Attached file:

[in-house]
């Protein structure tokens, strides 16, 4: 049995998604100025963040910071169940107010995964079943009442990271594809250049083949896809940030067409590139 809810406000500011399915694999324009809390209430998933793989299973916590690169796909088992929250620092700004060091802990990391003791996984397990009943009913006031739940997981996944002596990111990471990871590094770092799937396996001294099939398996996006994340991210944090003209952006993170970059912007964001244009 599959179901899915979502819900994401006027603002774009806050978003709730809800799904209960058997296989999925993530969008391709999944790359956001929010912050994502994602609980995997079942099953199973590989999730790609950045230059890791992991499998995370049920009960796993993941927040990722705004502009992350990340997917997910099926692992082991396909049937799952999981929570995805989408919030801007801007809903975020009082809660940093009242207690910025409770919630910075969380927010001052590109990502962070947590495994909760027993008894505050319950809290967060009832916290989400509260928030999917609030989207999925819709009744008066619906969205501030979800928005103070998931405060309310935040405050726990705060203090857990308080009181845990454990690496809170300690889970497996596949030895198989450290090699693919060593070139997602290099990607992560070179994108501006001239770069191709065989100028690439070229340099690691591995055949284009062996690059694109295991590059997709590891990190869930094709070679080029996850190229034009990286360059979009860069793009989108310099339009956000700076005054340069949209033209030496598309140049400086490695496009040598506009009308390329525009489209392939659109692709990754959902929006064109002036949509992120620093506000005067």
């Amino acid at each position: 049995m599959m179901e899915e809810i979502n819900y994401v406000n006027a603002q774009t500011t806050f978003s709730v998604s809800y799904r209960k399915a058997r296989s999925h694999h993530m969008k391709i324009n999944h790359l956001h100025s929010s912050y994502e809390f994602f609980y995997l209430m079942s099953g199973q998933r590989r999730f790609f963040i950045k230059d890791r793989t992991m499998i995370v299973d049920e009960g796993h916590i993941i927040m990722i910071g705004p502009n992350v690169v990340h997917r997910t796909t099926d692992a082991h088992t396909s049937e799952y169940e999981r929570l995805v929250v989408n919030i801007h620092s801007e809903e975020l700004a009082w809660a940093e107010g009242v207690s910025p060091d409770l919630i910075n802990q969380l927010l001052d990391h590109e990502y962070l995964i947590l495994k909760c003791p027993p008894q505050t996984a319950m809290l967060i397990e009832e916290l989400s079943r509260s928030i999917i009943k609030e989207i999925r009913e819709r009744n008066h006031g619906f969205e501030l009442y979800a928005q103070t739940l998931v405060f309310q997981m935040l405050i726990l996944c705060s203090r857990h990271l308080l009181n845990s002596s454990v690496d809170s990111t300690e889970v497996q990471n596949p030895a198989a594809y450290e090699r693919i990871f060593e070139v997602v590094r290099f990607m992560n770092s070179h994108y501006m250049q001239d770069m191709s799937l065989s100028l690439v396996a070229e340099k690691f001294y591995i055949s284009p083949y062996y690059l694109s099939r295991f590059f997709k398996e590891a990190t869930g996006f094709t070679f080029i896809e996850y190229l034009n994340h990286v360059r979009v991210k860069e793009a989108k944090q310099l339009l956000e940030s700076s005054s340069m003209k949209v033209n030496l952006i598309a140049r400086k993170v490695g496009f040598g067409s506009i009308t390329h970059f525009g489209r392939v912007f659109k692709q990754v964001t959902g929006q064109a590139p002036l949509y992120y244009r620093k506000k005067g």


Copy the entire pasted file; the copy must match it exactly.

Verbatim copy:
[in-house]
């Protein structure tokens, strides 16, 4: 049995998604100025963040910071169940107010995964079943009442990271594809250049083949896809940030067409590139 809810406000500011399915694999324009809390209430998933793989299973916590690169796909088992929250620092700004060091802990990391003791996984397990009943009913006031739940997981996944002596990111990471990871590094770092799937396996001294099939398996996006994340991210944090003209952006993170970059912007964001244009 599959179901899915979502819900994401006027603002774009806050978003709730809800799904209960058997296989999925993530969008391709999944790359956001929010912050994502994602609980995997079942099953199973590989999730790609950045230059890791992991499998995370049920009960796993993941927040990722705004502009992350990340997917997910099926692992082991396909049937799952999981929570995805989408919030801007801007809903975020009082809660940093009242207690910025409770919630910075969380927010001052590109990502962070947590495994909760027993008894505050319950809290967060009832916290989400509260928030999917609030989207999925819709009744008066619906969205501030979800928005103070998931405060309310935040405050726990705060203090857990308080009181845990454990690496809170300690889970497996596949030895198989450290090699693919060593070139997602290099990607992560070179994108501006001239770069191709065989100028690439070229340099690691591995055949284009062996690059694109295991590059997709590891990190869930094709070679080029996850190229034009990286360059979009860069793009989108310099339009956000700076005054340069949209033209030496598309140049400086490695496009040598506009009308390329525009489209392939659109692709990754959902929006064109002036949509992120620093506000005067």
């Amino acid at each position: 049995m599959m179901e899915e809810i979502n819900y994401v406000n006027a603002q774009t500011t806050f978003s709730v998604s809800y799904r209960k399915a058997r296989s999925h694999h993530m969008k391709i324009n999944h790359l956001h100025s929010s912050y994502e809390f994602f609980y995997l209430m079942s099953g199973q998933r590989r999730f790609f963040i950045k230059d890791r793989t992991m499998i995370v299973d049920e009960g796993h916590i993941i927040m990722i910071g705004p502009n992350v690169v990340h997917r997910t796909t099926d692992a082991h088992t396909s049937e799952y169940e999981r929570l995805v929250v989408n919030i801007h620092s801007e809903e975020l700004a009082w809660a940093e107010g009242v207690s910025p060091d409770l919630i910075n802990q969380l927010l001052d990391h590109e990502y962070l995964i947590l495994k909760c003791p027993p008894q505050t996984a319950m809290l967060i397990e009832e916290l989400s079943r509260s928030i999917i009943k609030e989207i999925r009913e819709r009744n008066h006031g619906f969205e501030l009442y979800a928005q103070t739940l998931v405060f309310q997981m935040l405050i726990l996944c705060s203090r857990h990271l308080l009181n845990s002596s454990v690496d809170s990111t300690e889970v497996q990471n596949p030895a198989a594809y450290e090699r693919i990871f060593e070139v997602v590094r290099f990607m992560n770092s070179h994108y501006m250049q001239d770069m191709s799937l065989s100028l690439v396996a070229e340099k690691f001294y591995i055949s284009p083949y062996y690059l694109s099939r295991f590059f997709k398996e590891a990190t869930g996006f094709t070679f080029i896809e996850y190229l034009n994340h990286v360059r979009v991210k860069e793009a989108k944090q310099l339009l956000e940030s700076s005054s340069m003209k949209v033209n030496l952006i598309a140049r400086k993170v490695g496009f040598g067409s506009i009308t390329h970059f525009g489209r392939v912007f659109k692709q990754v964001t959902g929006q064109a590139p002036l949509y992120y244009r620093k506000k005067g």